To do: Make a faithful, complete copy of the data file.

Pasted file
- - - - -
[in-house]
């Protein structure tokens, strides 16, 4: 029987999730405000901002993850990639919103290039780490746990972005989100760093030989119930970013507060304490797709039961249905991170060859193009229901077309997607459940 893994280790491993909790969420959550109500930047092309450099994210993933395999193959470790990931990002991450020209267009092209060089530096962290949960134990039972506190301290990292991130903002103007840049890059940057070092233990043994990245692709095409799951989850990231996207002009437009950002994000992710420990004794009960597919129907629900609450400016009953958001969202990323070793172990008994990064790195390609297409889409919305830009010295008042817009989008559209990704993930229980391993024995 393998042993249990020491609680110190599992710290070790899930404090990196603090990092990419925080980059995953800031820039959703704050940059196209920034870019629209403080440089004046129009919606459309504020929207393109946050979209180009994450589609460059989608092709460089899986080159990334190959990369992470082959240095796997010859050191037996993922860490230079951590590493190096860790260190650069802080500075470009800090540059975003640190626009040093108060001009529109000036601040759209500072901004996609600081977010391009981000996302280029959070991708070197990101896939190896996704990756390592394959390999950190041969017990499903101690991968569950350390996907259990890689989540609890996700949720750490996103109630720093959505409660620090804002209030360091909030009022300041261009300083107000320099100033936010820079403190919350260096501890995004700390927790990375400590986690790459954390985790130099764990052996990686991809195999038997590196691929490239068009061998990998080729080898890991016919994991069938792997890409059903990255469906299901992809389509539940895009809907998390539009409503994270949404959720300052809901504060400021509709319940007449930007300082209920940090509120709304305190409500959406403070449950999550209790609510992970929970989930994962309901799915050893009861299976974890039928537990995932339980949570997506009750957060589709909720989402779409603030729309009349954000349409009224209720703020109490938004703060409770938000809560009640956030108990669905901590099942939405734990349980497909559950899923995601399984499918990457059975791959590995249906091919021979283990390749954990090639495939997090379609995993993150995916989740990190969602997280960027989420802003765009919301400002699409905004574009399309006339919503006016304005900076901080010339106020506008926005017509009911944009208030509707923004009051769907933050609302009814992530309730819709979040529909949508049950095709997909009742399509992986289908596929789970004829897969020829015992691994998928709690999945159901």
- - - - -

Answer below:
[in-house]
């Protein structure tokens, strides 16, 4: 029987999730405000901002993850990639919103290039780490746990972005989100760093030989119930970013507060304490797709039961249905991170060859193009229901077309997607459940 893994280790491993909790969420959550109500930047092309450099994210993933395999193959470790990931990002991450020209267009092209060089530096962290949960134990039972506190301290990292991130903002103007840049890059940057070092233990043994990245692709095409799951989850990231996207002009437009950002994000992710420990004794009960597919129907629900609450400016009953958001969202990323070793172990008994990064790195390609297409889409919305830009010295008042817009989008559209990704993930229980391993024995 393998042993249990020491609680110190599992710290070790899930404090990196603090990092990419925080980059995953800031820039959703704050940059196209920034870019629209403080440089004046129009919606459309504020929207393109946050979209180009994450589609460059989608092709460089899986080159990334190959990369992470082959240095796997010859050191037996993922860490230079951590590493190096860790260190650069802080500075470009800090540059975003640190626009040093108060001009529109000036601040759209500072901004996609600081977010391009981000996302280029959070991708070197990101896939190896996704990756390592394959390999950190041969017990499903101690991968569950350390996907259990890689989540609890996700949720750490996103109630720093959505409660620090804002209030360091909030009022300041261009300083107000320099100033936010820079403190919350260096501890995004700390927790990375400590986690790459954390985790130099764990052996990686991809195999038997590196691929490239068009061998990998080729080898890991016919994991069938792997890409059903990255469906299901992809389509539940895009809907998390539009409503994270949404959720300052809901504060400021509709319940007449930007300082209920940090509120709304305190409500959406403070449950999550209790609510992970929970989930994962309901799915050893009861299976974890039928537990995932339980949570997506009750957060589709909720989402779409603030729309009349954000349409009224209720703020109490938004703060409770938000809560009640956030108990669905901590099942939405734990349980497909559950899923995601399984499918990457059975791959590995249906091919021979283990390749954990090639495939997090379609995993993150995916989740990190969602997280960027989420802003765009919301400002699409905004574009399309006339919503006016304005900076901080010339106020506008926005017509009911944009208030509707923004009051769907933050609302009814992530309730819709979040529909949508049950095709997909009742399509992986289908596929789970004829897969020829015992691994998928709690999945159901």